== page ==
McDuffie was working for DC when he made those comments, but not in the same sense as your typical salaried desk jockie. He was a self-employed freelancer that had been contracted by DC to deliver on specific assignments. As a freelancer, the quality and reception of his current work was (and is) vital to his reputation and ability to secure future work. If the work was being sabotaged by DC, such that it was detrimental to McDuffie’s professional reputation as a competent artist and craftsman, he was sure as hell justified in speaking up about it and letting the world know who was really responsible. This situation runs both ways, and it continues to disturb me how many fanboys rush to the defense of corporate management, no matter what the real subtleties of the situation may be. Is it that they’ve so totally internalized the franchise mentality of the entertainment they consume, in which the license is king and creators are disposable, or do they just feel the need to rationalize and defend their own passive cubicle-rat existences through attacking anyone with enough of a backbone to actually be a real man and stick up for themselves?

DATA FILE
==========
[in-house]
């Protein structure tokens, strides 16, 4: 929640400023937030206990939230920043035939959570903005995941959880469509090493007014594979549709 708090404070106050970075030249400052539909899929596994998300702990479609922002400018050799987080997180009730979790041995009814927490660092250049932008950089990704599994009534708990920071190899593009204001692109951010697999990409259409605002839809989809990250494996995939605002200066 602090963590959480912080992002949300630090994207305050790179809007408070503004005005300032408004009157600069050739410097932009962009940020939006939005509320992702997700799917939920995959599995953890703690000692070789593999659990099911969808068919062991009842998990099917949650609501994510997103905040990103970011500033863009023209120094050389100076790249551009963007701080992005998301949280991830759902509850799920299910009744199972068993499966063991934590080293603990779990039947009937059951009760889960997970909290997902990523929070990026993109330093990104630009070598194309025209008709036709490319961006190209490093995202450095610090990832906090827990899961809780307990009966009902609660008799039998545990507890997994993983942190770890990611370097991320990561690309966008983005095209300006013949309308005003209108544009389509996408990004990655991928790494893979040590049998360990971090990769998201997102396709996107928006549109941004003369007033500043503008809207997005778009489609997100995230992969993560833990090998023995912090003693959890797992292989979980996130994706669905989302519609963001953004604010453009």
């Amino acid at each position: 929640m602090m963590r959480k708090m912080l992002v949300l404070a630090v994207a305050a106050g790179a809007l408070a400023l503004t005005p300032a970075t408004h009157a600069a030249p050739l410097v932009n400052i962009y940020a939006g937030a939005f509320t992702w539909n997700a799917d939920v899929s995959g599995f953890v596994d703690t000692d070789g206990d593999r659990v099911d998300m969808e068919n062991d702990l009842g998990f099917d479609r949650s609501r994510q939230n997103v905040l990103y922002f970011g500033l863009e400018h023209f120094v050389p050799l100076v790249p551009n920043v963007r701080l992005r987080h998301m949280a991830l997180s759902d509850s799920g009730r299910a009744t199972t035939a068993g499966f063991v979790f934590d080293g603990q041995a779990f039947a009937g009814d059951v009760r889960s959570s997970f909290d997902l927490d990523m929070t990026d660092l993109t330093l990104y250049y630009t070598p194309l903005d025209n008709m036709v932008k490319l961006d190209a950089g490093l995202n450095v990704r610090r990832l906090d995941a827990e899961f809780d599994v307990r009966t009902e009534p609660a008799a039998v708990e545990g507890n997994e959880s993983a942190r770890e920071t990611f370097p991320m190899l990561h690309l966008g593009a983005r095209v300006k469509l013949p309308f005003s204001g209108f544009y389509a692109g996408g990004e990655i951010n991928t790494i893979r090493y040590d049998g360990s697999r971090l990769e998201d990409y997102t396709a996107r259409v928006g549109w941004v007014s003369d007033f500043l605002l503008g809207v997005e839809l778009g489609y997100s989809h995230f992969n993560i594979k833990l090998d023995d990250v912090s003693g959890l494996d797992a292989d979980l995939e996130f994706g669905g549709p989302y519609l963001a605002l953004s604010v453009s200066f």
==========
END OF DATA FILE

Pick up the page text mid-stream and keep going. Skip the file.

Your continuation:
“Of course, it goes without saying that what you’ve just described is, in fact, a common business tactic: buying up assets to keep them out of the hands of competitors. So, again, just business. And even if it is personal . . . so what? The two are not and never have been mutually exclusive.”

True. It’s basically what DC did with Captain Marvel back in the day. So maybe they’re biased against people with squinty eyes, too.

Hey, remember when the Legionnaires was multi-racial, and then they hit the reset button, and Legion of Super Heroes went back to being an all white cast? I do.

Caleb said: “Regarding Watson’s statement at the end of the piece, to be fair, DC can’t sell ANY books starring any sort of character. Superman and Wonder Woman are struggling to sell books, and events and creators matter a lot more than characters in the current market. ”

More editorial stupidity from DC… I want to read Supes and Wondy books, but I don’t because they just aren’t very good these days. Of course, taking Supes, Wondy and Bats “off the table” constantly (or putting them in a convoluted, pointless & overblown series like Trinity) doesn’t help a bit. Some readers might be enjoying that stuff, but the masses who went to enjoyed The Dark Knight last summer, or watched JL/JLU on TV, aren’t going to go for that. They want the iconic heroes. And, frankly, so do I. Hell, is All-Star Wonder Woman ever going to happen?